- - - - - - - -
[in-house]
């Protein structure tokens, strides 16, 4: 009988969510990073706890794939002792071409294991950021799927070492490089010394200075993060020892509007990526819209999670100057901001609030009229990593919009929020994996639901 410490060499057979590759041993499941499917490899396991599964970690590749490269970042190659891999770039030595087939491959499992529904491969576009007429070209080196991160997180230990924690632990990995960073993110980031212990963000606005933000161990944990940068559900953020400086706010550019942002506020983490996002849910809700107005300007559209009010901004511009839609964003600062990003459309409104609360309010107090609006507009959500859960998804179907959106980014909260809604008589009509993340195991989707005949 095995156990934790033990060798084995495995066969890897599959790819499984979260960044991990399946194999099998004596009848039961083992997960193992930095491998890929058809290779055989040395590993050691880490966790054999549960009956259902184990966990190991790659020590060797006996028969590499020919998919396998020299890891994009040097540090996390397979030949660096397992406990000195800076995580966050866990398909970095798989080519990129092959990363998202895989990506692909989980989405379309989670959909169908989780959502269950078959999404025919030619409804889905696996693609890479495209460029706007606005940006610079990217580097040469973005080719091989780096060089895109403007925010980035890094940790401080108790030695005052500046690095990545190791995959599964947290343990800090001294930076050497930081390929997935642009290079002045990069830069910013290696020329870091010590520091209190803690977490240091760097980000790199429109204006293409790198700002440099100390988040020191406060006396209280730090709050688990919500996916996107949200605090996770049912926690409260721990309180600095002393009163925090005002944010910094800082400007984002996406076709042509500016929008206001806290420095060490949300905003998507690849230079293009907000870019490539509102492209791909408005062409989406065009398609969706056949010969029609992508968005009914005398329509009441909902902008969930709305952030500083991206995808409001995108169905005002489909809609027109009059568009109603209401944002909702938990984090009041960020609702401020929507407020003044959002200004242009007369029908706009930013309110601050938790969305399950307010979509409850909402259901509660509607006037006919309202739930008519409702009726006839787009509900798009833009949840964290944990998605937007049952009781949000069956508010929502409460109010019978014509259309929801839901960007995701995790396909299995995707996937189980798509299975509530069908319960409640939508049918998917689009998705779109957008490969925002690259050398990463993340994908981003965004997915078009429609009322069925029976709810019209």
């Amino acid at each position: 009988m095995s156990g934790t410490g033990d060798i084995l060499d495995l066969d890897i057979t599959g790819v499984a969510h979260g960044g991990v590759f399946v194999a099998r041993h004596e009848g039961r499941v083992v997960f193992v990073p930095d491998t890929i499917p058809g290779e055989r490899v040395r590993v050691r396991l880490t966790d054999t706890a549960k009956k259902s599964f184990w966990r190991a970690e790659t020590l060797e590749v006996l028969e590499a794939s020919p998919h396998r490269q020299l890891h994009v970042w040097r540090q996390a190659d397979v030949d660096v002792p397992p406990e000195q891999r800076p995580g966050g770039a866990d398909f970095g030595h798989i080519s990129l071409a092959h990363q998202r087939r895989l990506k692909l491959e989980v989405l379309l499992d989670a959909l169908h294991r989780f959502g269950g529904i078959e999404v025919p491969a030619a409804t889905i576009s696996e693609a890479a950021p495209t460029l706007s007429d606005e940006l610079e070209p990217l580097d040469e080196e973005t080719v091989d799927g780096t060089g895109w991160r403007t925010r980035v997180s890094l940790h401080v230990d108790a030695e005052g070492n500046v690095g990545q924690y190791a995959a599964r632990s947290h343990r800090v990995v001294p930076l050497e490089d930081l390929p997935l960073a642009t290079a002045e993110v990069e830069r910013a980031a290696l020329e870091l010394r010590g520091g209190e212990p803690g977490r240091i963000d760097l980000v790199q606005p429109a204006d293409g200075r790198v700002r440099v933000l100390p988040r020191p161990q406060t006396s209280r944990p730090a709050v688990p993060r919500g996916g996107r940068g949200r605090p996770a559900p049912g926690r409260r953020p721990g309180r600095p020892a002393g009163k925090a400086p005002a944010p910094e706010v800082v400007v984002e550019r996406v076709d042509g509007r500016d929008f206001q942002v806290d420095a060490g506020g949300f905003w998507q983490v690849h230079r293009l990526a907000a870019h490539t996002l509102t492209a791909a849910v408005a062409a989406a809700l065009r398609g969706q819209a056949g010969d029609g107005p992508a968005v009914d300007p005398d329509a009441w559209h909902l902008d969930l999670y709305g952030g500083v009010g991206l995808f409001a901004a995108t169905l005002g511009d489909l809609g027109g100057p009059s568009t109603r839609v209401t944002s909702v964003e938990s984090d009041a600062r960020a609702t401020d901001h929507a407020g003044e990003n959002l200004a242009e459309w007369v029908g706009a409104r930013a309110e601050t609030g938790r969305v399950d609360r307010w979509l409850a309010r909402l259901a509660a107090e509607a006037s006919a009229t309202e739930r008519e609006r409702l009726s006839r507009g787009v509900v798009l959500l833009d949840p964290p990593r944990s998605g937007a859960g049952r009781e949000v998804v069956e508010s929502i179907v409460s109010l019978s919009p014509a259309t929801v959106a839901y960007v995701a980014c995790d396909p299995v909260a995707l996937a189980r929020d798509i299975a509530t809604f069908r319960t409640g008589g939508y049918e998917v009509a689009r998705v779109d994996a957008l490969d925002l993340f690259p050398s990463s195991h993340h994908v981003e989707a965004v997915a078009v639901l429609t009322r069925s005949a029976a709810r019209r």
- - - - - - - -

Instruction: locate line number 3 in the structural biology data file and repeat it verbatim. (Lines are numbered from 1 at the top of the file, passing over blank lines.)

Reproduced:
């Amino acid at each position: 009988m095995s156990g934790t410490g033990d060798i084995l060499d495995l066969d890897i057979t599959g790819v499984a969510h979260g960044g991990v590759f399946v194999a099998r041993h004596e009848g039961r499941v083992v997960f193992v990073p930095d491998t890929i499917p058809g290779e055989r490899v040395r590993v050691r396991l880490t966790d054999t706890a549960k009956k259902s599964f184990w966990r190991a970690e790659t020590l060797e590749v006996l028969e590499a794939s020919p998919h396998r490269q020299l890891h994009v970042w040097r540090q996390a190659d397979v030949d660096v002792p397992p406990e000195q891999r800076p995580g966050g770039a866990d398909f970095g030595h798989i080519s990129l071409a092959h990363q998202r087939r895989l990506k692909l491959e989980v989405l379309l499992d989670a959909l169908h294991r989780f959502g269950g529904i078959e999404v025919p491969a030619a409804t889905i576009s696996e693609a890479a950021p495209t460029l706007s007429d606005e940006l610079e070209p990217l580097d040469e080196e973005t080719v091989d799927g780096t060089g895109w991160r403007t925010r980035v997180s890094l940790h401080v230990d108790a030695e005052g070492n500046v690095g990545q924690y190791a995959a599964r632990s947290h343990r800090v990995v001294p930076l050497e490089d930081l390929p997935l960073a642009t290079a002045e993110v990069e830069r910013a980031a290696l020329e870091l010394r010590g520091g209190e212990p803690g977490r240091i963000d760097l980000v790199q606005p429109a204006d293409g200075r790198v700002r440099v933000l100390p988040r020191p161990q406060t006396s209280r944990p730090a709050v688990p993060r919500g996916g996107r940068g949200r605090p996770a559900p049912g926690r409260r953020p721990g309180r600095p020892a002393g009163k925090a400086p005002a944010p910094e706010v800082v400007v984002e550019r996406v076709d042509g509007r500016d929008f206001q942002v806290d420095a060490g506020g949300f905003w998507q983490v690849h230079r293009l990526a907000a870019h490539t996002l509102t492209a791909a849910v408005a062409a989406a809700l065009r398609g969706q819209a056949g010969d029609g107005p992508a968005v009914d300007p005398d329509a009441w559209h909902l902008d969930l999670y709305g952030g500083v009010g991206l995808f409001a901004a995108t169905l005002g511009d489909l809609g027109g100057p009059s568009t109603r839609v209401t944002s909702v964003e938990s984090d009041a600062r960020a609702t401020d901001h929507a407020g003044e990003n959002l200004a242009e459309w007369v029908g706009a409104r930013a309110e601050t609030g938790r969305v399950d609360r307010w979509l409850a309010r909402l259901a509660a107090e509607a006037s006919a009229t309202e739930r008519e609006r409702l009726s006839r507009g787009v509900v798009l959500l833009d949840p964290p990593r944990s998605g937007a859960g049952r009781e949000v998804v069956e508010s929502i179907v409460s109010l019978s919009p014509a259309t929801v959106a839901y960007v995701a980014c995790d396909p299995v909260a995707l996937a189980r929020d798509i299975a509530t809604f069908r319960t409640g008589g939508y049918e998917v009509a689009r998705v779109d994996a957008l490969d925002l993340f690259p050398s990463s195991h993340h994908v981003e989707a965004v997915a078009v639901l429609t009322r069925s005949a029976a709810r019209r």